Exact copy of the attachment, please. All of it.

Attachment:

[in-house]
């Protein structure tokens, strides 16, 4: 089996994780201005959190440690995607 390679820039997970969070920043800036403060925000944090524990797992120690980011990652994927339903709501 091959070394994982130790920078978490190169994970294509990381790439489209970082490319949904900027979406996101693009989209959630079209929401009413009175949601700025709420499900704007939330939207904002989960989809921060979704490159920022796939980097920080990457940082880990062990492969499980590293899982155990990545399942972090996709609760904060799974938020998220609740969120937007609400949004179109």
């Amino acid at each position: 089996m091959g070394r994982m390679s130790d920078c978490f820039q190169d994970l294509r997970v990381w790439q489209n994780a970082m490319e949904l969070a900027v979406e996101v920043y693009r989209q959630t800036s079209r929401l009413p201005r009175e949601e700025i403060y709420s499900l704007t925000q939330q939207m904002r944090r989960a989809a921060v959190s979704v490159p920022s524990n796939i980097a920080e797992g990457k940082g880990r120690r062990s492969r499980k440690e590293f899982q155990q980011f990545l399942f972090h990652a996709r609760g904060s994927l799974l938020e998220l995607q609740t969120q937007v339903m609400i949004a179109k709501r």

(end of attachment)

[in-house]
């Protein structure tokens, strides 16, 4: 089996994780201005959190440690995607 390679820039997970969070920043800036403060925000944090524990797992120690980011990652994927339903709501 091959070394994982130790920078978490190169994970294509990381790439489209970082490319949904900027979406996101693009989209959630079209929401009413009175949601700025709420499900704007939330939207904002989960989809921060979704490159920022796939980097920080990457940082880990062990492969499980590293899982155990990545399942972090996709609760904060799974938020998220609740969120937007609400949004179109």
């Amino acid at each position: 089996m091959g070394r994982m390679s130790d920078c978490f820039q190169d994970l294509r997970v990381w790439q489209n994780a970082m490319e949904l969070a900027v979406e996101v920043y693009r989209q959630t800036s079209r929401l009413p201005r009175e949601e700025i403060y709420s499900l704007t925000q939330q939207m904002r944090r989960a989809a921060v959190s979704v490159p920022s524990n796939i980097a920080e797992g990457k940082g880990r120690r062990s492969r499980k440690e590293f899982q155990q980011f990545l399942f972090h990652a996709r609760g904060s994927l799974l938020e998220l995607q609740t969120q937007v339903m609400i949004a179109k709501r």